“Everyone’s entitled to an off day,” Zhou replied as he picked up the Quickie and inspected her for any damage.  She had a wing span of fifty two inches and weighed about three and a half pounds.  They walked over to the Pilot’s Pit, a covered area with benches and tables where pilots could tweak their aircraft, commiserate and talk shop.  This was the “hangar” of the airfield.  Next to the pilot’s pit was the snack shack where hungry remote-controlled aviators could purchase hot dogs, soda pops and other sustenance for a long day at the field. 

“Jay!  There’s someone I want you to meet!” yelled Kent as he climbed down from the tower.  The tower was a former lifeguard station made of two by fours and plywood.  It was painted a bright red, white and blue.  Jay stopped in his tracks and turned back.  Zhou followed, carrying the green Quickie. 

They met Kent back at the pilot’s pit and he waved over a slim, fit, sun-tanned guy of about thirty-eight.  He wore combat fatigue pants and a camo sweatshirt with a blue boonie cap.  “Jay, I’d like you to meet Captain Oren Frazer.   His dad and I flew Hueys in Vietnam.  He’s a veteran Air Force officer in his own right.  Recently retired and moved to our neighborhood.”  Captain Frazer carried his gold Quickie:  the one that had blown Jay and Zhou out of the water in the race.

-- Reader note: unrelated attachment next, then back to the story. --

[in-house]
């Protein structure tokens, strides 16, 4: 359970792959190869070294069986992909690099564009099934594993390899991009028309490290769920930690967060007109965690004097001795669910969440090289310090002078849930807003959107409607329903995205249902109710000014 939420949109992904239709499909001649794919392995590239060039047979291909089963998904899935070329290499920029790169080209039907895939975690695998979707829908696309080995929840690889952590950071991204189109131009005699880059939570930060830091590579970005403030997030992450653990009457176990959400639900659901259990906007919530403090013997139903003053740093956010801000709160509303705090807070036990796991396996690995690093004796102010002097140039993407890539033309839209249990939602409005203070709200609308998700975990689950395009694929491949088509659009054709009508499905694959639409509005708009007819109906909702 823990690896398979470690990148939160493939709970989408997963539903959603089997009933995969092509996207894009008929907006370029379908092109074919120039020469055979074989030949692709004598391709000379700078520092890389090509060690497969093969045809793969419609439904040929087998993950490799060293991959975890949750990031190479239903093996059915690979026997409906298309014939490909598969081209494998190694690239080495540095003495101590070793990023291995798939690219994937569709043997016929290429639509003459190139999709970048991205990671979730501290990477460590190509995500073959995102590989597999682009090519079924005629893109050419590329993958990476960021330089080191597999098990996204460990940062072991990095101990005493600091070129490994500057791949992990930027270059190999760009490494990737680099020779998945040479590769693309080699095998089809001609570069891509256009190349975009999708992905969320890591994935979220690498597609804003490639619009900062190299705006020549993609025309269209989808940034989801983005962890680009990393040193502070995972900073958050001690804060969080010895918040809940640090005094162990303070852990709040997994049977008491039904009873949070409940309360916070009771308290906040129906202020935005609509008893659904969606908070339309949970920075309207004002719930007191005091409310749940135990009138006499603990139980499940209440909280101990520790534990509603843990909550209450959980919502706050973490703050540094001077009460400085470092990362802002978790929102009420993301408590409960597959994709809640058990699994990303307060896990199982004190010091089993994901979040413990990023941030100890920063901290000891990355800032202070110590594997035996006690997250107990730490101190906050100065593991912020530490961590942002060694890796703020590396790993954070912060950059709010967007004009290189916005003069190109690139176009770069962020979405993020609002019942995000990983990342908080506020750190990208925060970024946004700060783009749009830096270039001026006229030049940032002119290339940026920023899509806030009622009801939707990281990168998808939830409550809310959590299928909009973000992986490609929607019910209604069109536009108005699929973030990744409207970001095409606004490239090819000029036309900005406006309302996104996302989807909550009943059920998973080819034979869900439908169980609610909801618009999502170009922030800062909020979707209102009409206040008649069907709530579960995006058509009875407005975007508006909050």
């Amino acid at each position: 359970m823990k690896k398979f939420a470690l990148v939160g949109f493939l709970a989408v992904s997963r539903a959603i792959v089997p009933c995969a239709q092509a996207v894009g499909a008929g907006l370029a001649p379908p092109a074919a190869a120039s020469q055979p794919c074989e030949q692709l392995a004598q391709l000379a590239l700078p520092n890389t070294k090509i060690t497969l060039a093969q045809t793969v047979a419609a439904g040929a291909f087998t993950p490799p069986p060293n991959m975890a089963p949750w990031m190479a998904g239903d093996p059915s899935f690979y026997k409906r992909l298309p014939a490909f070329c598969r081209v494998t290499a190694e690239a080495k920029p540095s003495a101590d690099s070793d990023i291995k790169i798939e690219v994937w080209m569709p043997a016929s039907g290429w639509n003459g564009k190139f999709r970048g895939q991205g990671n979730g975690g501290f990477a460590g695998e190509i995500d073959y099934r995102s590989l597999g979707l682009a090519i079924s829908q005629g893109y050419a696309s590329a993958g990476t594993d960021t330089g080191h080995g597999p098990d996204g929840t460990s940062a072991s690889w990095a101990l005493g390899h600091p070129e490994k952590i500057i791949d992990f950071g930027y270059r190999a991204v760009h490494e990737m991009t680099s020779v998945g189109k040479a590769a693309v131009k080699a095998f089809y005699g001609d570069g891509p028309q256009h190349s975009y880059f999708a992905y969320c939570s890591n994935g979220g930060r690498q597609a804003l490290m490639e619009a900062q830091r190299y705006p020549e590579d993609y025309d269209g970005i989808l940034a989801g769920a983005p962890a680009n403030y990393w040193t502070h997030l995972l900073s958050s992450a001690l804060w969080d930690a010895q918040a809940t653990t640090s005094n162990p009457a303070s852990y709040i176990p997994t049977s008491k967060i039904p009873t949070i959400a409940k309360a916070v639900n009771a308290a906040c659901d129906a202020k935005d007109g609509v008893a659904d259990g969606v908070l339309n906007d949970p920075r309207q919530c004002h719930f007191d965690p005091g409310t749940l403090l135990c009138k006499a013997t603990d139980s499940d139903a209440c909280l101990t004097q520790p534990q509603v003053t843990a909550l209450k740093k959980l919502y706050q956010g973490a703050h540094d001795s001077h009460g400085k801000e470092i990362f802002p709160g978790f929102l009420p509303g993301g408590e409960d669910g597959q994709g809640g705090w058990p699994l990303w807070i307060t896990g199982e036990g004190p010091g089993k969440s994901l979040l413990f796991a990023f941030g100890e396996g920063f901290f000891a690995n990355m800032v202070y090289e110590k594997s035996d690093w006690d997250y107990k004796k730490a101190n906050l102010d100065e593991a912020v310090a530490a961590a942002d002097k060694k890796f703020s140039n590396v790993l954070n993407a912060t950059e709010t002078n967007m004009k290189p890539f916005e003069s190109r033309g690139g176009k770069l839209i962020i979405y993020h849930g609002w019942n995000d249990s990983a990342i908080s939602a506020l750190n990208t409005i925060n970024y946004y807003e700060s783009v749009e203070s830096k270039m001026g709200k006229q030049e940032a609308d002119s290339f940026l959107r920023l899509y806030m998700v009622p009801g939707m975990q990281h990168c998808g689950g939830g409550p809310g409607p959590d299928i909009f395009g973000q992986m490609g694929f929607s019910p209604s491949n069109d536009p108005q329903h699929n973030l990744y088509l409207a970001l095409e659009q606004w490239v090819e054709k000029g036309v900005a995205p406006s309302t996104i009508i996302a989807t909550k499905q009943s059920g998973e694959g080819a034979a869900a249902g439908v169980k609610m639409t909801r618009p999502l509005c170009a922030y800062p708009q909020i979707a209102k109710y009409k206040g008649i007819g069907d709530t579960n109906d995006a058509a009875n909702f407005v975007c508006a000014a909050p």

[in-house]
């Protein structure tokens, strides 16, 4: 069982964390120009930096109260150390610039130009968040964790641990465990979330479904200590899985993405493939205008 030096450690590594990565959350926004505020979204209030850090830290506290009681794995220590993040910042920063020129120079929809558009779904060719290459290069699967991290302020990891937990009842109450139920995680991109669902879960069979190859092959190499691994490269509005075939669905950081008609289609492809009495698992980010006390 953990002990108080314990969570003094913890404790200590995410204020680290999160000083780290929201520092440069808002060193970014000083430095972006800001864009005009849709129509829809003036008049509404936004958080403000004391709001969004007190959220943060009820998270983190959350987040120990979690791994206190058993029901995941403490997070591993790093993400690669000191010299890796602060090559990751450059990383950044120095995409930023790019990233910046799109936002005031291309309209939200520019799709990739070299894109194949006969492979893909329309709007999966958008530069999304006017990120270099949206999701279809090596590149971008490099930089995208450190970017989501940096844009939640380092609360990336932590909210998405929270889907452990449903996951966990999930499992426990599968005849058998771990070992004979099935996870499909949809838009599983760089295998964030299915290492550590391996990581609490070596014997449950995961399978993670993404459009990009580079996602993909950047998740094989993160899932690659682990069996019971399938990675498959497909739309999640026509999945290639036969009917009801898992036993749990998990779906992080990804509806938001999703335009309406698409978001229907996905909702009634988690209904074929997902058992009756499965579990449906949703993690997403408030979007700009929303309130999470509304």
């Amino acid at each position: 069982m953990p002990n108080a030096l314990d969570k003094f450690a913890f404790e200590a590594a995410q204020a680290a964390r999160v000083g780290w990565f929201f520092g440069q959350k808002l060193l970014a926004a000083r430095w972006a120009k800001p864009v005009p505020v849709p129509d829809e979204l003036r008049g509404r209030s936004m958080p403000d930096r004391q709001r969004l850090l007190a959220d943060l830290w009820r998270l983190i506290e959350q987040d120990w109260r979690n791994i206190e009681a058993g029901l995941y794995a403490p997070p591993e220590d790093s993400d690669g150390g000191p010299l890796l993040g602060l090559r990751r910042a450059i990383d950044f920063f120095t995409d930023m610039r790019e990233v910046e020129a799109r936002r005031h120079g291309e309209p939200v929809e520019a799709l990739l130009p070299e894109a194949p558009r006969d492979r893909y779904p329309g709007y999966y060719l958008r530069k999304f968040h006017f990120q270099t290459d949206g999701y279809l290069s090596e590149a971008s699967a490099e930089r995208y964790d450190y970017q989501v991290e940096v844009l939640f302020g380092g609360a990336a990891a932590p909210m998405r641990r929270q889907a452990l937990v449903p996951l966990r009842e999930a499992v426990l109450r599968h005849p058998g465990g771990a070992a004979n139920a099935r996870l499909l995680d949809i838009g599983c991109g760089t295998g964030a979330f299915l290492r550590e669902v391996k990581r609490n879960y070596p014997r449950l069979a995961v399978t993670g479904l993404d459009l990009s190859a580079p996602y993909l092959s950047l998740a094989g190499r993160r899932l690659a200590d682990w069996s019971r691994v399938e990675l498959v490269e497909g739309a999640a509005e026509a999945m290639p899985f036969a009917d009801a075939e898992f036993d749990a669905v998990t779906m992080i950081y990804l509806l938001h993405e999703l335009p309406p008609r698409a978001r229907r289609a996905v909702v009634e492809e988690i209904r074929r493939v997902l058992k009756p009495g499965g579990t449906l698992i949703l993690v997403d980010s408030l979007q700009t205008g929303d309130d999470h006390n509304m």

“Nice heat,” Jay replied.  “Pleasure to meet you.”  He put out his hand and Frazer met it with a fist bump.  “What kind of birds did you fly?”

            “F15 Eagle, E11A, T-38 Talon and some experimental stuff that’s classified,” Oren replied. 

            “Where were you stationed?” asked Zhou.

            “All over, really.  I have flown all over the world,” Oren answered.  “Again, some of my missions were classified.” 

            “Why did you retire so soon sir?” asked Jay.  “Wouldn’t you rather be flying real birds?” 

            “Jay, I’m not sure that question is appropriate…” Kent averred.

            “No, it’s okay!” Oren went on.  “Of course I would rather fly real birds!” he said.  “I had a bit of an injury.  It’s fine now but it made me realize that I’ve got some other goals in my life that I want to pursue.” 

            “Sorry for prying, sir,” Jay apologized. 

            “No apology necessary.”  Oren smiled. 

            “You can ask the Captain any other personal questions later,” Kent jibed.  

            “The flying field has always been my temple, my church and my gym.  So expect to see a lot of me!”  Oren took a step back behind Kent.  “And please, call me Oren.  None of this sir or Captain Frazer stuff.”

            “And don’t feel bad that you lost, Jay!  If you had to lose you might as well lose to the best in the business, right?”  Kent quipped.